As users and businesses trust more of their data to the Web, the state of Web application security becomes increasingly important. I talked recently with Jeremiah Grossman, founder and chief technology officer of White Hat Security in Santa Clara, CA, about attacks and defenses that could affect users in the upcoming year.
One key issue, Grossman notes, is that “our security systems are now fragmented and distributed.” For example, for the recent attack on Twitter, hackers didn’t break into Twitter’s site directly. Instead, they gained access to its account with its domain name system (DNS) provider, which is responsible for directing users who type the URL for Twitter’s site to the servers where the site is hosted. An internal security breach at Twitter is believed to have leaked the credentials needed to log in to its DNS account.
“End-users and employees have accounts all over the place,” Grossman says. In many cases, if attackers can get the credentials for one of a person’s accounts, those credentials will work for several other accounts as well. Though this problem has been around for a long time, it’s becoming a greater issue because of the increasing value of the data stored online.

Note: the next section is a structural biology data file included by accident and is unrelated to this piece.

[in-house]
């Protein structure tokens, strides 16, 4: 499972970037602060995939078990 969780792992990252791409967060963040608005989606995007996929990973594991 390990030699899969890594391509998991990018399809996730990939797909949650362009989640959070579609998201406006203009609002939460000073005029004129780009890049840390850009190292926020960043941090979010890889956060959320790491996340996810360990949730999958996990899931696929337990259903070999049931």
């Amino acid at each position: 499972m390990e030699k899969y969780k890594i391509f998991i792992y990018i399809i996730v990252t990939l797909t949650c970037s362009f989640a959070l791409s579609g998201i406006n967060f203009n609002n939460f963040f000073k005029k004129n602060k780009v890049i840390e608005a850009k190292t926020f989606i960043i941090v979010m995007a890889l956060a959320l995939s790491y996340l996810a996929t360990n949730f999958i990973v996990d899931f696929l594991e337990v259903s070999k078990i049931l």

Though experts have traditionally advised against writing passwords down, Grossman says he’s now changed his mind. He advises users to choose a different password for every account and write them all down, saying that the danger that a password doing double duty will be compromised online is greater than the danger of a thief stealing a physical list of passwords.
Besides this ongoing problem, Grossman says, several types of Web attacks are on the rise. In particular, he points to cross-site request forgery, an attack that forces a user to make unintended requests of a site. Malicious scripts hidden in compromised Web pages can exploit user credentials stored in the browser, potentially issuing requests to change passwords or withdraw money from online banking sites.
The news isn’t all bad, however. Grossman says he’s been encouraged by recent developments in Web application firewalls in the cloud, such as the products offered by Akamai. This technology can be used to stop Web-based attacks from reaching a customer’s website. The cloud-based offering should allow the technology “to get mass scale and adoption very quickly,” Grossman says, since many businesses find that trying to install Web application firewalls themselves slows down their performance too much.
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